American politicians like to talk about the threat of the “disappearing middle class”—and if a new CareerBuilder study is correct, they are right:
The U.S. economy is expected to add 7,232,517 jobs over the next five years — a 5 percent increase — but a new study from CareerBuilder and Emsi shows that workers in middle-wage jobs may not find as many opportunities. High-wage and low-wage occupations are each projected to grow 5 percent from 2016 to 2021, but middle-wage jobs are only estimated to grow 3 percent. At the same time, 61 percent of the 173 occupations expected to lose jobs over the next five years are in the middle-wage category. …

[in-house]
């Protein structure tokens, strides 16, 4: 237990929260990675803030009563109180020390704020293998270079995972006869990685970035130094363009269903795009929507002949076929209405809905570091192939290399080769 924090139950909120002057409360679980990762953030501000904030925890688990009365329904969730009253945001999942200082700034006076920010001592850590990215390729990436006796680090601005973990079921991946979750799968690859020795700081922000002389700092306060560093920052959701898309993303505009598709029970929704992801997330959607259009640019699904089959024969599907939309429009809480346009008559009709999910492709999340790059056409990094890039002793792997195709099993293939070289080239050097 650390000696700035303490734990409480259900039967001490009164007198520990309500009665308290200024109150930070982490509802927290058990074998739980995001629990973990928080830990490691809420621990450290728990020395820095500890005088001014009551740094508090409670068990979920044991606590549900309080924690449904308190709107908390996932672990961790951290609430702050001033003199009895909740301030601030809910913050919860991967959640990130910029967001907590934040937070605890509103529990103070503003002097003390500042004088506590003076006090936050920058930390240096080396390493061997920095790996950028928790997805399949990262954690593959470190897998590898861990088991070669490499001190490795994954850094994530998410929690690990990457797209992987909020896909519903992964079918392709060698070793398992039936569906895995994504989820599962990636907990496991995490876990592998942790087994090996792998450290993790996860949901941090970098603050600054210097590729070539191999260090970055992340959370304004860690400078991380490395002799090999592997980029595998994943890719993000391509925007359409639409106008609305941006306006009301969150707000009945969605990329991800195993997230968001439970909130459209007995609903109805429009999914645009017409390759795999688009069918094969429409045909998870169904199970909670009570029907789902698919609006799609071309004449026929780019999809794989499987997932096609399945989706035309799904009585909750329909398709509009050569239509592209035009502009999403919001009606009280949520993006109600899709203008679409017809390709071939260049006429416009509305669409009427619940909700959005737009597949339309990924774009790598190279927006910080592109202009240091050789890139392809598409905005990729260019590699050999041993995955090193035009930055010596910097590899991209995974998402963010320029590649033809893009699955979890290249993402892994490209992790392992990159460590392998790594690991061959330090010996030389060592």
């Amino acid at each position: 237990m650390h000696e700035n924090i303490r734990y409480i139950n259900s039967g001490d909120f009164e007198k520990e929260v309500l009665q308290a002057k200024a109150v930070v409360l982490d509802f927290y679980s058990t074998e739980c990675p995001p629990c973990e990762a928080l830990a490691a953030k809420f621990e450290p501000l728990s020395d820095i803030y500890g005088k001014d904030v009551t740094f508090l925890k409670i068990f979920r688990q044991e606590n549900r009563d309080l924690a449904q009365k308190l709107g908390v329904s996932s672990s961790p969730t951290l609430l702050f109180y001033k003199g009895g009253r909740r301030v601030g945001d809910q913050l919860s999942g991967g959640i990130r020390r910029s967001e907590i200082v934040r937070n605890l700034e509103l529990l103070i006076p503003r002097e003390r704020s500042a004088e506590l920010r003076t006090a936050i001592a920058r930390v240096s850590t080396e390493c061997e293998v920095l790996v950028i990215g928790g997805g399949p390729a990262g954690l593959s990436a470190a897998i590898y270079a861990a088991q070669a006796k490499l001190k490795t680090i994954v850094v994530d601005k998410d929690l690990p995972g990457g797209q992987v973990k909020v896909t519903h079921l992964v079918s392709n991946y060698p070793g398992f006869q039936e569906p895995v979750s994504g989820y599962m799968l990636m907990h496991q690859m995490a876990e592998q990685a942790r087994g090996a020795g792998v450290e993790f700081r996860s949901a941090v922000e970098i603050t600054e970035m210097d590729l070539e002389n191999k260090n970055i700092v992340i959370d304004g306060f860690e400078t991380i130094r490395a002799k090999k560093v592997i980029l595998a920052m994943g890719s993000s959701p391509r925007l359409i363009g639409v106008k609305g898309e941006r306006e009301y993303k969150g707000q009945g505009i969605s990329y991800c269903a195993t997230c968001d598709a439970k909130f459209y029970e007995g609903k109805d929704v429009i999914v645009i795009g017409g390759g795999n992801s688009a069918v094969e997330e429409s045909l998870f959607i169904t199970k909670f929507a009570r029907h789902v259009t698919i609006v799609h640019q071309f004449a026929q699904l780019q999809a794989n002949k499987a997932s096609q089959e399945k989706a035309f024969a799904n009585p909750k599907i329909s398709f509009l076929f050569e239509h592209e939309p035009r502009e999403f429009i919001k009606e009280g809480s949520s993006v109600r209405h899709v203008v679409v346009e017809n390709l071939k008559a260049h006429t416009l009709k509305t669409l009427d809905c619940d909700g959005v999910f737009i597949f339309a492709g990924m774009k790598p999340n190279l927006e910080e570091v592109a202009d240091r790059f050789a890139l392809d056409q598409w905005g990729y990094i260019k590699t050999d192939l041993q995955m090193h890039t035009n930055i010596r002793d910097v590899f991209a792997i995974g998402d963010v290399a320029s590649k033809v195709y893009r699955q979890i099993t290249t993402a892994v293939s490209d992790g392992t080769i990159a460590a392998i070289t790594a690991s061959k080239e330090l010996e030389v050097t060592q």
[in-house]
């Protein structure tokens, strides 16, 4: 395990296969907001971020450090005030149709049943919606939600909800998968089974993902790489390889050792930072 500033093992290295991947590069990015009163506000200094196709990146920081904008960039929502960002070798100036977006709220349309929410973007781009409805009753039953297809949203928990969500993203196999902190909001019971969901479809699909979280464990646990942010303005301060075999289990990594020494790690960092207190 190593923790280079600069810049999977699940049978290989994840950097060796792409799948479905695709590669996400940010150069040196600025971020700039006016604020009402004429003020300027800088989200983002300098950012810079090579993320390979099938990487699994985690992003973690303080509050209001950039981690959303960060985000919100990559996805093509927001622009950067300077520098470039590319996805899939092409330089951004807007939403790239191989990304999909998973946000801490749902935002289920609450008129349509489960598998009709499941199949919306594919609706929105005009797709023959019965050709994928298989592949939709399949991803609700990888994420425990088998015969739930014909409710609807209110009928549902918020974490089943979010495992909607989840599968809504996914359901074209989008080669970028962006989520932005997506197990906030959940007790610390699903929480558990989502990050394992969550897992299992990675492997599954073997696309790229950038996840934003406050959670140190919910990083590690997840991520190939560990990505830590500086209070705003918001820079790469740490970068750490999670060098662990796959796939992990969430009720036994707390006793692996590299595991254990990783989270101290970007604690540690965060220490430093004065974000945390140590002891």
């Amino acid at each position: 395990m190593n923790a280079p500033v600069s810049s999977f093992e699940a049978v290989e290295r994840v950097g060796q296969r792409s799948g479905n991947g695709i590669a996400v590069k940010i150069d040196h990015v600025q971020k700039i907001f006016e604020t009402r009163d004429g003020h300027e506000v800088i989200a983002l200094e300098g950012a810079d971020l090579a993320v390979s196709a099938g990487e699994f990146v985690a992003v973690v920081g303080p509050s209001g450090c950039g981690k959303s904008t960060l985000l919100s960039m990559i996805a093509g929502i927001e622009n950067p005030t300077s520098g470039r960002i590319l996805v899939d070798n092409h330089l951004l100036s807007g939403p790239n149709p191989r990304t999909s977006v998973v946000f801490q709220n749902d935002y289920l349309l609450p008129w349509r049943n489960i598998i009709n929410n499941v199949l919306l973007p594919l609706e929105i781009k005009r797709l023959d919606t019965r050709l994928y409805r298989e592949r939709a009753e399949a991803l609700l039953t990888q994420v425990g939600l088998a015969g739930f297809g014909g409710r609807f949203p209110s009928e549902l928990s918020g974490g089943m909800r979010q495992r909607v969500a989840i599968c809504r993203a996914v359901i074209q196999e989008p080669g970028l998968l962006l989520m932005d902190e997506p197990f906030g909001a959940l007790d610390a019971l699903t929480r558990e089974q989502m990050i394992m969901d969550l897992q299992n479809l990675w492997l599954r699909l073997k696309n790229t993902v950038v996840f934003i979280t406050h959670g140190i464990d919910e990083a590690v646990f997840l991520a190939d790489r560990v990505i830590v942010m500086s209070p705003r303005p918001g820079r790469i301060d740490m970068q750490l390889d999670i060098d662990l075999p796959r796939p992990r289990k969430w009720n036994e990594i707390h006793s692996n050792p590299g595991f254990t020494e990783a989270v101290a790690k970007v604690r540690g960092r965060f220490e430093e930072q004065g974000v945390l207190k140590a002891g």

For the purpose of this study, CareerBuilder and Emsi defined low-wage jobs as those that pay $13.83 per hour and below; middle-wage jobs earn $13.84 – $21.13 per hour; and high-wage occupations make $21.14 per hour and higher.
The study zooms in on a number of high-, middle-, and low-wage occupations in which employment is likely to increase or decrease the most by 2021. Among the biggest losers are low-wage workers like door-to-door salespeople, street vendors, and sewing machine operators, but other low-wage jobs like home health aides and restaurant cooks are expected to grow. Among the middle-wage occupations CareerBuilder expects to shrink the most are printing press operators, farmers, and ranchers.